MORE ON SEEING THROUGH LIBERALISM

We all remember the scene in the movie, “Gone With the Wind,” where the carpet baggers from up north descended on the south and told the former slaves that we’re going to give you forty acres and a mule because we’re your friends.

I became of age during the period after the sixties’ civil rights legislation was passed. While I never went to grammar school, junior high school, or high school with blacks, I knew that I would be going to school with blacks when I entered the University of Alabama. And I was fine with that. I reached out to the black girls that lived on my hall in the dorm. We would eat in the dormitory cafeteria together, walk to class together, go shopping together, and laugh and giggle together. One of the black girls that lived next door to me during my sophomore year remained a friend of mine until we lost contact when we were in our late twenties. I treated my black friends just like I treated my white friends. We were silly, crazy kids. Of course, there were some white girls that were uncomfortable with fraternizing, but my friends and I didn’t care. And yes, I considered myself a Republican then.

After graduating from college, I continued to reach out and make friends with blacks. Did the blacks reach out to me? No, but I understood that and still do. We’re now into the second decade of the twenty-first century and, as a white woman, I still have to suggest to a black woman who I see as a potential friend, let’s have dinner some night, I’ll call you. Most black women won’t make the first move at friendship. And I’m okay with that. Maybe in another twenty-five years that will change.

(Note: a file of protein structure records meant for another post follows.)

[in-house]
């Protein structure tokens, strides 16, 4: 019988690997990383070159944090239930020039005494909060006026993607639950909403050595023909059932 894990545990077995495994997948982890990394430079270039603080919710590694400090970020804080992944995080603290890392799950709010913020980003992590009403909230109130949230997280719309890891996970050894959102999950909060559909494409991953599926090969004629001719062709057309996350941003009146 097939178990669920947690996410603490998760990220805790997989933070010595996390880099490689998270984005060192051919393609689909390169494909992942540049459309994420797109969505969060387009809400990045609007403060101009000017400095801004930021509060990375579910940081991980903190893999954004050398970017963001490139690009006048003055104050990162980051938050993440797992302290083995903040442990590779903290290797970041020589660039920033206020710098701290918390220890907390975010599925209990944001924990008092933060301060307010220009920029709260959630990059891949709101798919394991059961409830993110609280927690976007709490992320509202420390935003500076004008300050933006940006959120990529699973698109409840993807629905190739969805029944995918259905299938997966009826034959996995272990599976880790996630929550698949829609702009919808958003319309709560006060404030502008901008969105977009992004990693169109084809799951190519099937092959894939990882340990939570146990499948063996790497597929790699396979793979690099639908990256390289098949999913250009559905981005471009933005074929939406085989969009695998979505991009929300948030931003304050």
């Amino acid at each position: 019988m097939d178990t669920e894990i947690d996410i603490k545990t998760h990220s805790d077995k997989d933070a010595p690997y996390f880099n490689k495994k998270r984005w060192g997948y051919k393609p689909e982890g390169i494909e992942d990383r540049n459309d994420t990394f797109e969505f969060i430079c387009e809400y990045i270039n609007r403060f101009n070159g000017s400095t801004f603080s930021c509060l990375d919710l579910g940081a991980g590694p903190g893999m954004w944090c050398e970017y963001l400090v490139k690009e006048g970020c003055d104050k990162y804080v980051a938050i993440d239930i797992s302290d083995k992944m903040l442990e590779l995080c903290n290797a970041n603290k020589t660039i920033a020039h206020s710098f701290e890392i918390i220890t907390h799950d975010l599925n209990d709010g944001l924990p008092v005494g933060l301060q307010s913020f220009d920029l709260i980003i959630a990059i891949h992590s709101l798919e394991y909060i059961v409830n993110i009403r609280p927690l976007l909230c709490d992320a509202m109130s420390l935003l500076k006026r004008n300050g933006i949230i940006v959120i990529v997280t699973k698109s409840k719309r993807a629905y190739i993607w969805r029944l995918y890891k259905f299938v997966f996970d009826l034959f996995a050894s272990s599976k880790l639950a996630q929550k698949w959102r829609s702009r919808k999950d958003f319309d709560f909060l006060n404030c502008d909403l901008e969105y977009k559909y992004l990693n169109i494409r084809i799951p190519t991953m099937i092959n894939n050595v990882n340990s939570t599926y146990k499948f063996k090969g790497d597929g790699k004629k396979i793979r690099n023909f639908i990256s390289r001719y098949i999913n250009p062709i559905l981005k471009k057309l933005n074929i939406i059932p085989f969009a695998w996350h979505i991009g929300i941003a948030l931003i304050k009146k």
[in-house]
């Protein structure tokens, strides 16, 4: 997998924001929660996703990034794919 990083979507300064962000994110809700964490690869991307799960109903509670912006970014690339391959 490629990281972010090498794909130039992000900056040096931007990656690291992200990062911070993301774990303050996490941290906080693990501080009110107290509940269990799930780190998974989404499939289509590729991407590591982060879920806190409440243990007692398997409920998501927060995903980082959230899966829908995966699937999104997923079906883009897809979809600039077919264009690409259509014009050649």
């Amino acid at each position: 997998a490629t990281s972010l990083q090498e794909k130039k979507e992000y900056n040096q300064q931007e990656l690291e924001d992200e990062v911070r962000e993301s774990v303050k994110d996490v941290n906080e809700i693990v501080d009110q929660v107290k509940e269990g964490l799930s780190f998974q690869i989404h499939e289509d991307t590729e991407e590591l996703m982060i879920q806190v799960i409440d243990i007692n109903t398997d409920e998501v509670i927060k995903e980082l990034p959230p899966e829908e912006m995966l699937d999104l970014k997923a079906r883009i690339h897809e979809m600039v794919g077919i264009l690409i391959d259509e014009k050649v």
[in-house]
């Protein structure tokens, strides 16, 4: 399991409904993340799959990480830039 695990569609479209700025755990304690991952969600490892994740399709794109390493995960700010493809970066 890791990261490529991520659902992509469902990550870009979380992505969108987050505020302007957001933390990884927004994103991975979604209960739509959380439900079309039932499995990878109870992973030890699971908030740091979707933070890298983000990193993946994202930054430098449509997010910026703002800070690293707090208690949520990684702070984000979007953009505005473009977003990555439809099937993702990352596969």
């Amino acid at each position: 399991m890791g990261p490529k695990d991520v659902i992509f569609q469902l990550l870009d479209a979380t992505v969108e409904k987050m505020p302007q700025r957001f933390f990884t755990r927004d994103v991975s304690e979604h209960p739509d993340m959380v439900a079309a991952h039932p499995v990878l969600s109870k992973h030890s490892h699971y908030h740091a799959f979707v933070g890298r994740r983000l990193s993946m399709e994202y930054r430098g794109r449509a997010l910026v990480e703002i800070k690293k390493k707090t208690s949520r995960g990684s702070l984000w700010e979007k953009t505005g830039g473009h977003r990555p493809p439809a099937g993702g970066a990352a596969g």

I had an aunt, my Dad’s baby sister, who was a strong, and as we sometimes would say in Alabama, yellow dog Democrat. This aunt was one of the most racially prejudiced people that I’ve ever known. Yes, she was somewhat of a “civil rights activist” in Tuscaloosa and supported hand-outs and goodies for minorities. She really felt that blacks were inferior and needed our (white folks) help. After she retired, she was telling me that she needed help cleaning her one bedroom apartment for a dinner party that she was planning. She interviewed three cleaning ladies before she chose one. As she was telling me this, she told me what each one’s skin color was. I can’t remember if two of them were black or one of them was black. Now, did their skin color really matter as far as this story was concerned? NO! She hired one of them and I don’t remember what the skin color of the lady she hired was, nor did I care. It just didn’t matter. Again, the color of their skin didn’t matter to me, a Republican, but for some reason, my aunt, a devout Democrat, felt skin color was important.